|Publication number||US5422955 A|
|Application number||US 08/087,660|
|Publication date||Jun 6, 1995|
|Filing date||Jul 6, 1993|
|Priority date||Jul 6, 1993|
|Publication number||08087660, 087660, US 5422955 A, US 5422955A, US-A-5422955, US5422955 A, US5422955A|
|Inventors||Elias Guzman, Bruce Hildesheim|
|Original Assignee||Dsa Systems Corp.|
|Export Citation||BiBTeX, EndNote, RefMan|
|Patent Citations (13), Non-Patent Citations (1), Referenced by (20), Classifications (9), Legal Events (4)|
|External Links: USPTO, USPTO Assignment, Espacenet|
The present invention relates to the electrical arts and, in particular, to an apparatus for providing amplification to the sounds of certain musical instruments.
The use of sound pickups and amplification devices in connection with musical instruments is well known. The so-called "electrical" guitars, for example, are provided with electrical pickup means which convert the sound-generating string vibrations into an electrical signal which, typically by use of a cable from the instrument, is passed to an amplification and reproduction unit. Because the electrical pickups serve as part of the primary sound generating system for the instrument, the guitar is constructed in a manner directed to that end. Its acoustic properties are substantially different from those of a traditional, "non-electric", instrument.
In addition to instruments, such as the electric guitar, which are specifically designed for electronic amplification, a variety of devices have been developed for electrical amplification of the sounds of conventional acoustic instruments. Such devices typically include a microphone-type pickup mounted to the instrument body, either hard wired to a remote amplification device or, preferably, coupled to a wireless transmitter which broadcasts the signal to a receiver at the amplification site. Such a setup presents a more aesthetically pleasing methodology, typically avoiding long cable runs and allowing more flexibility in the positioning of the amplification equipment vis-a-vis the performer.
To insure sufficient coupling between the sound generated by the instrument and the pickup device, the sound pickup unit is preferably mounted directly upon the instrument. While the means by which the pickup is mounted to the instrument and its placement on the instrument may be of little concern to the average player, highly skilled performers, utilizing instruments often valued at many thousands of dollars, are vitally concerned that the pickup be positioned on the instrument so as to most properly and fully receive and transmit the instrument's sounds in a manner faithful to their generation, while not significantly affecting the tonal response of the instrument. In addition, it is of great importance that the device both be non-obtrusive when placed on the instrument and that it does not in any way cause damage to the instrument.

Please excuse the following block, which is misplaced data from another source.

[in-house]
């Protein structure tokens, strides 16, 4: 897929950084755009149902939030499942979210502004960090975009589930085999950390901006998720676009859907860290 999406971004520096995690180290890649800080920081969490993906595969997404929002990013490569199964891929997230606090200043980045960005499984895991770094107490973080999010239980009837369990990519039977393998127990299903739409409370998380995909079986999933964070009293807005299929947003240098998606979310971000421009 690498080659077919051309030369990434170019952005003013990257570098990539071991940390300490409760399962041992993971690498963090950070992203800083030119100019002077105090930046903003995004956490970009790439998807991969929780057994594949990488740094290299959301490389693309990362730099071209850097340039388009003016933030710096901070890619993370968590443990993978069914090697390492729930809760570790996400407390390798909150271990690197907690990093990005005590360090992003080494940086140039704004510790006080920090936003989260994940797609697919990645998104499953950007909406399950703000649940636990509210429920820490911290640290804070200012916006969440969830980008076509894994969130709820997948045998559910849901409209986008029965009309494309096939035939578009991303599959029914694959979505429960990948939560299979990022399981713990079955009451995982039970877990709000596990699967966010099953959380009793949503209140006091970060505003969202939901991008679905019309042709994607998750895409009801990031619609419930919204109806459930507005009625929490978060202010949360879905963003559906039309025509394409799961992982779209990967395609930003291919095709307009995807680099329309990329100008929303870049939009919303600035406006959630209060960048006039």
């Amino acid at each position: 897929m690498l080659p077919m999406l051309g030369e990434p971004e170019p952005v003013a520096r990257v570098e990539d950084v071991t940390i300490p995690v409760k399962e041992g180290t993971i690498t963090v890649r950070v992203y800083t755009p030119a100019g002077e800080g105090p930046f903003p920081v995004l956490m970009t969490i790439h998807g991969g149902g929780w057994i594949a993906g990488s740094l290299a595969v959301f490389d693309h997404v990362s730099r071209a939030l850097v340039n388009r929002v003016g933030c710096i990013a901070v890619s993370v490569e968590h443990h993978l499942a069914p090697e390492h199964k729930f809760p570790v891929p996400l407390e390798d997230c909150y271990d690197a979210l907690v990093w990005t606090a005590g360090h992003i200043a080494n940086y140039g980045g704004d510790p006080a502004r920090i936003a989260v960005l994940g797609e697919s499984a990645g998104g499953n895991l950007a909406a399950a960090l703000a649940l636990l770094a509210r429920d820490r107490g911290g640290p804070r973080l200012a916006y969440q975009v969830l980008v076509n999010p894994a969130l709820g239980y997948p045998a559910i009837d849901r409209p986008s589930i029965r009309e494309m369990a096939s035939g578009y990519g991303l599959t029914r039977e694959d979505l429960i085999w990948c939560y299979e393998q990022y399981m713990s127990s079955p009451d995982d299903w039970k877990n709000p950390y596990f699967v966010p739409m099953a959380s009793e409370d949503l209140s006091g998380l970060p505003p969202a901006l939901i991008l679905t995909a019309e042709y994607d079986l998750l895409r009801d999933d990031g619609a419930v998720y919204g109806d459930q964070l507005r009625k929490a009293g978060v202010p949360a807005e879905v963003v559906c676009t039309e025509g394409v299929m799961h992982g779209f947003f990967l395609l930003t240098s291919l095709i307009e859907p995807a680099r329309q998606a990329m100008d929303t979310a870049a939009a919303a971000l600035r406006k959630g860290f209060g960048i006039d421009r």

It is accordingly a purpose of the present invention to provide a wireless transmission system for sounds developed by musical instruments.
Yet another purpose of the present invention is to provide a wireless transmission system capable of being mounted upon an instrument in an unobtrusive manner, without significantly modifying the tonal response of the instrument or causing damage or mechanical alteration thereto.
Still another purpose of the present invention is to provide a wireless transmitter for a musical instrument which may be easily installed upon and recovered from the instrument and which will remain in place to provide high fidelity, full tonal pickup with respect thereto.
In accordance with the above and further objects and purposes, the present invention comprises a wireless transmitter adapted for mounting to an instrument, through utilization of the instrument's sound hole or other appropriate part of the instrument's resonating chamber. A remote receiver receives the transmission and converts it into an electrical signal which may be amplified as known in the art.